Saturday, May 25, 2013

Post Written Exams

Hello friends, I'll be recounting the last couple of months from the comfort of my mother's couch in CT.

Don't worry. I didn't drop out of graduate school, I'm just taking a short holiday now that the semester is officially over.

I guess the big event since my last entry would be my comprehensive exams, which was quite the adventure. Part of what made it so "exciting" was that I made the decision to have an extra person on my committee, even though by guidelines it wasn't necessary. I only needed 3 people, but I opted for 4. Personally, it felt necessary. Comps are viewed by many as a hoop that needs to be navigated to get on with the PhD process, and that just seems pointless to me. They were going to make me do this anyway, so I decided to get as much out of it as possible and poke the brains of as many smart people as I could. Now that it's all over, I feel like I have a much wider base of knowledge, and that I set a precedent for what my expectations are for myself and the people I work with.

Originally I was scheduled to have the big day on April 25th. Then, my committee had some scheduling issues and the date was in limbo before we landed on May 2nd as the only available day everyone could get together for a 3 hour block of time. I was really upset about the change. It was the lowest part of of the ordeal for me, especially since this news came during my second set of written questions. I was livid that they were putting my through that stress during a time where I should have been concentrating only on my exam response. Eventually, however, I accepted it as just another inevitable thing and got over it. Part of the issue was having a larger committee than usual.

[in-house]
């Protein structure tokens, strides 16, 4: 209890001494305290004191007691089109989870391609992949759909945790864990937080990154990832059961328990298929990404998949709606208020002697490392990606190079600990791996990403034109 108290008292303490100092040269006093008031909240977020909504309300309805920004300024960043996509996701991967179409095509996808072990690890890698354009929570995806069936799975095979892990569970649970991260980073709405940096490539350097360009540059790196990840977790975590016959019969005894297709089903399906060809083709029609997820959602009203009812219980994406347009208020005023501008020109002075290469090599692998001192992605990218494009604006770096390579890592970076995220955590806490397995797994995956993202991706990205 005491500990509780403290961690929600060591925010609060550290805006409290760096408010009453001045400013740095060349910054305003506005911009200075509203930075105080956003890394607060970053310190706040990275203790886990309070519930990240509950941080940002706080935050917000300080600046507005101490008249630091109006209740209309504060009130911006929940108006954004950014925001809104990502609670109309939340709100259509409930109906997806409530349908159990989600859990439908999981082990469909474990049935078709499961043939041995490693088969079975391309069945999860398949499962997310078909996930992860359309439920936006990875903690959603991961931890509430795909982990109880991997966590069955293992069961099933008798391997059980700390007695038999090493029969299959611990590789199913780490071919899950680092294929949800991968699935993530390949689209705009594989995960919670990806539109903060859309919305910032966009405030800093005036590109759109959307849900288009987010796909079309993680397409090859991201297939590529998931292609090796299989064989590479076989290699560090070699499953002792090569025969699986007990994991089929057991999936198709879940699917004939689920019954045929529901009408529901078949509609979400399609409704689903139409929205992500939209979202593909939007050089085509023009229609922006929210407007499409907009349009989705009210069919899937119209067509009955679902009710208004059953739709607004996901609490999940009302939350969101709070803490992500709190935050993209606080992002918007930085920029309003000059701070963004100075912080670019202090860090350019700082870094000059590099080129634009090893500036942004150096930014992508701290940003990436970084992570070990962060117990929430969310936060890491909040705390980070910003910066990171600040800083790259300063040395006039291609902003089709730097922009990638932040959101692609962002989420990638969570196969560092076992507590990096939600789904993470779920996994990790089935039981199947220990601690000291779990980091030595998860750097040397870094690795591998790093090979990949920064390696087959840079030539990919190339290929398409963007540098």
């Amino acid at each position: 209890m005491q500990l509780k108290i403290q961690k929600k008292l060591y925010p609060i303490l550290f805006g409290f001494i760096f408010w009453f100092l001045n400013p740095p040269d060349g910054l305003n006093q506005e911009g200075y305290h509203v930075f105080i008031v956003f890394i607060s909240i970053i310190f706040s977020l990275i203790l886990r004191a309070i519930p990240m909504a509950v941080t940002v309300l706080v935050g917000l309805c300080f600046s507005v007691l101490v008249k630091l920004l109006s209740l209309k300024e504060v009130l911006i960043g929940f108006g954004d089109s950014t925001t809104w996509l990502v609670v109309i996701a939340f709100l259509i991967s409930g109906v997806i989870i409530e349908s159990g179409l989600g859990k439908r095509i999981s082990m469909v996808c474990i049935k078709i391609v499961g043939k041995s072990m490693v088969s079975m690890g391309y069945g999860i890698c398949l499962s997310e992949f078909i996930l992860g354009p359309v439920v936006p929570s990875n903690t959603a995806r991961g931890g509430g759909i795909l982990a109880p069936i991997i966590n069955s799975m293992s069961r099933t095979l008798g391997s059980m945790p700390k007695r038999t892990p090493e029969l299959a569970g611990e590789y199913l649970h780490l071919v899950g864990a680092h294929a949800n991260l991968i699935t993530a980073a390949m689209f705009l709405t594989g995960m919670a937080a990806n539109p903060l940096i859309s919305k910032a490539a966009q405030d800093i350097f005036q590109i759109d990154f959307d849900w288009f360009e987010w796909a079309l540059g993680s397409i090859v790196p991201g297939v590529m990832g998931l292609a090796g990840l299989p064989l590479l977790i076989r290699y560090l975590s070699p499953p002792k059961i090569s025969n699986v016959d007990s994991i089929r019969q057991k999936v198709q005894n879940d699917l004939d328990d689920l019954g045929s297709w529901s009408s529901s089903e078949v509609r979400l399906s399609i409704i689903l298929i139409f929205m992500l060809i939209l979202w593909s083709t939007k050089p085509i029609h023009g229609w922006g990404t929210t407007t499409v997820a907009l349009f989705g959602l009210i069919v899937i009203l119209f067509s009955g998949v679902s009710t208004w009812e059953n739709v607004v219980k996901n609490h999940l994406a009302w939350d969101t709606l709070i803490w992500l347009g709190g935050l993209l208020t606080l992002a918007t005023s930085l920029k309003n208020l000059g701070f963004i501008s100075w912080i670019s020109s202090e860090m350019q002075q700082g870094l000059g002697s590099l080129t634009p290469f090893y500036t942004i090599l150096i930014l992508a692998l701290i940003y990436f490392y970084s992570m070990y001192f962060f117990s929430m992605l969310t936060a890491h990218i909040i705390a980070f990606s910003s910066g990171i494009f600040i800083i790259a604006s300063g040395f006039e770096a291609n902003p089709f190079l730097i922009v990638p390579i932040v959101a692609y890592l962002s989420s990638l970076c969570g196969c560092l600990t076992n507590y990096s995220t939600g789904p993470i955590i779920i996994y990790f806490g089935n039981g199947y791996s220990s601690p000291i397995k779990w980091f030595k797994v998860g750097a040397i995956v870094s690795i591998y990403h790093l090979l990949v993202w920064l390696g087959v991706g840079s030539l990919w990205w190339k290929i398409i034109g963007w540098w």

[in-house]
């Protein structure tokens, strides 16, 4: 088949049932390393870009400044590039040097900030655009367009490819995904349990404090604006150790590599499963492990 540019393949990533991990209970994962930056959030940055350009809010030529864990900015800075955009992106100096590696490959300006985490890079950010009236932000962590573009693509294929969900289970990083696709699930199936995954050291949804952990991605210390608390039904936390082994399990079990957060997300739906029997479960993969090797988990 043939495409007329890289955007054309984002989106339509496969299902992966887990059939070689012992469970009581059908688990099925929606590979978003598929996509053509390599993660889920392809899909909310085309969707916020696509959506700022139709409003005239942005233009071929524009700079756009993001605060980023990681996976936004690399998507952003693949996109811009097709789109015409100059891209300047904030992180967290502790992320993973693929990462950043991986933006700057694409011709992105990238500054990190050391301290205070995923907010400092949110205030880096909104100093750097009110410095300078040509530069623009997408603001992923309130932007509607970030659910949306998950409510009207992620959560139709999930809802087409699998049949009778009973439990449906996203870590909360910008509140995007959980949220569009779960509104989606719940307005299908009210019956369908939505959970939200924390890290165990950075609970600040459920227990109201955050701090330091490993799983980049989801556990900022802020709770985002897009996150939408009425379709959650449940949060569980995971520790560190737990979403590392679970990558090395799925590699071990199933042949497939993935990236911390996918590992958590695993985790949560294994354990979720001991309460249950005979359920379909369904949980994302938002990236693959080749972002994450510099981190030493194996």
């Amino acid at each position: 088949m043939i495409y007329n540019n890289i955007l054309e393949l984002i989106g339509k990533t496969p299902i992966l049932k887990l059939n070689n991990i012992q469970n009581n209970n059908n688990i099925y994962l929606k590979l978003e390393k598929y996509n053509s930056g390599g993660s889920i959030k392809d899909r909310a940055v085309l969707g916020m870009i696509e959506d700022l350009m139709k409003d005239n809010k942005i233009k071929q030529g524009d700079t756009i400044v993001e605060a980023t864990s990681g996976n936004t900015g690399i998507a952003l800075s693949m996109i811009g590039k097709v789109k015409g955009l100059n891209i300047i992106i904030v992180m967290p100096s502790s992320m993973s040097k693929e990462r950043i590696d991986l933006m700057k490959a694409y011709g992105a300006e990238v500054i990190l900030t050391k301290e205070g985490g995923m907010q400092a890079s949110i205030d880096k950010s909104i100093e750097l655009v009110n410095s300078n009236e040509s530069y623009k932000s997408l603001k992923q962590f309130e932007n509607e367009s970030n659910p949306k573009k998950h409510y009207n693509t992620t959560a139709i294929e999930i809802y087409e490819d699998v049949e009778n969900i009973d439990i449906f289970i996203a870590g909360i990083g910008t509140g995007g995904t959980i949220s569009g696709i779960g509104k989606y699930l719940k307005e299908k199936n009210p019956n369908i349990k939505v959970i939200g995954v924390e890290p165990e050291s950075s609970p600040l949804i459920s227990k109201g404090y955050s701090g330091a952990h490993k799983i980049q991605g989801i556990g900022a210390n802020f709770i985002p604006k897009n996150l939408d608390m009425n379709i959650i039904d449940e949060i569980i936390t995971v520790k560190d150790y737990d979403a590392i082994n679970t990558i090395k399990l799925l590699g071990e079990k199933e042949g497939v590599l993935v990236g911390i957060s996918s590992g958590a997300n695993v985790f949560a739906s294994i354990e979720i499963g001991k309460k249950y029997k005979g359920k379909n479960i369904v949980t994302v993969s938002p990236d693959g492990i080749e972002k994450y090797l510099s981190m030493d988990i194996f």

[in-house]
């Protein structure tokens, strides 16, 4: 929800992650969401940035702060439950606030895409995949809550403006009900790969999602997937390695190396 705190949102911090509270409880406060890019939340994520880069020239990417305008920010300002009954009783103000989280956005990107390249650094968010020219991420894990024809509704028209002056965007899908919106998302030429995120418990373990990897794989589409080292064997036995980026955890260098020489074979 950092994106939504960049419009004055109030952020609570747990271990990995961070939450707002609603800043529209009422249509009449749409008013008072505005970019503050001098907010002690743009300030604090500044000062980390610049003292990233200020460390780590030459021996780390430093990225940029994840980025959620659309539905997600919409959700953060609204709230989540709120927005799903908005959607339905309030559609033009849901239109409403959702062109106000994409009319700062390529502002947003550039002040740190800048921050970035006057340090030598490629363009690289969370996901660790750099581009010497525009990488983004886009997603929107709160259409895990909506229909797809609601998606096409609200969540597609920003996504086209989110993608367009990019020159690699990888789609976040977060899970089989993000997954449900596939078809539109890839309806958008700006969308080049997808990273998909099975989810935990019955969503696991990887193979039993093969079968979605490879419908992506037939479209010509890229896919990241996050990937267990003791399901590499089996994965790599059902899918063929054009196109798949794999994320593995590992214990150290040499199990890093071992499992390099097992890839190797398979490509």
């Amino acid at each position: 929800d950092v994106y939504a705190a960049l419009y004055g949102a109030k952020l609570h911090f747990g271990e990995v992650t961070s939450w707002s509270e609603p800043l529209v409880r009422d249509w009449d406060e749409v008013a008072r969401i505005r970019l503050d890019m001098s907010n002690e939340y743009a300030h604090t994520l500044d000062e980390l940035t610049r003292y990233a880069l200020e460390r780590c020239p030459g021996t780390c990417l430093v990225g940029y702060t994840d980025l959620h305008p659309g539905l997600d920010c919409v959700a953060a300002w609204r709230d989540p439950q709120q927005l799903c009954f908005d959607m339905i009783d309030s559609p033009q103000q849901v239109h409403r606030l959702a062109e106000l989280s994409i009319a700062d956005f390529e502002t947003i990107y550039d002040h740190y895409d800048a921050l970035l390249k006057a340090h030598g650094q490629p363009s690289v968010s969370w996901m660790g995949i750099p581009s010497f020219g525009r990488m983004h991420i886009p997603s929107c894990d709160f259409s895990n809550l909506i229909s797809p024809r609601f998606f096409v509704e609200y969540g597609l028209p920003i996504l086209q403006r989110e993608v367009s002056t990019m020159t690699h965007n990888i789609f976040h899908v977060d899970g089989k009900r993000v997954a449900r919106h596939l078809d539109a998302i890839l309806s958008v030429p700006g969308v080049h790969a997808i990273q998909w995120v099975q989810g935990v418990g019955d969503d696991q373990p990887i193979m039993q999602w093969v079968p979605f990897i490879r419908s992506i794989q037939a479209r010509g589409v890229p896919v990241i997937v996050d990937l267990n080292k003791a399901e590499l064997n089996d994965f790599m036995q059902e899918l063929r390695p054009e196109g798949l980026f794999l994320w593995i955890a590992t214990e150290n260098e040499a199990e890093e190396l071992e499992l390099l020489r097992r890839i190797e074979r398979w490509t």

In the end I passed, with distinction. Phew. It actually wasn't so bad in retrospect. The hardest thing was not really knowing what they were going to test me on. I had people from three disciplines who were going to be testing me, which leaves a lot of fair game. In the end I taught myself population and community ecology, and read as many papers as I could find that were relevant to my research. I had made a short talk to give at the beginning, but we ended up spending two hours going through each slide, and they completely directed the conversation.

I learned some important things during the process, unrelated to my actually dissertation.
1. If not given guidelines on the length to a written response to a question I will produce 12 pages, on average, not including references.
2. Faculty are far less intimidating if you treat them like colleagues.
3. Scheduling meetings that include more than 3 people is a lot like herding cats.
4. When you are the focus of a discussion, be in control.
5. Nothing is so important that you should make yourself psychologically or physically ill over it.

I've actually been aware of that last point for a while, seeing as how I've been doing the whole grad school thing for many years now. During my exam preparation, I didn't isolate myself or go into seclusion. I decided from the beginning that I was allowed to have a life. That's my attitude toward grad school and life in general, and it kept me sane during comps. I didn't give up weekly hang-outs with my friends, game nights, etc. Studying and planning my PhD research became my job for a couple months, and I treated it different from the rest of my life. No job is worth being miserable over.

I came out of comps as a well defined PhD candidate. I'm sure my research will change, given  unforeseen hurdles or funding issues, but I have direction at this point and can get this ball rolling finally.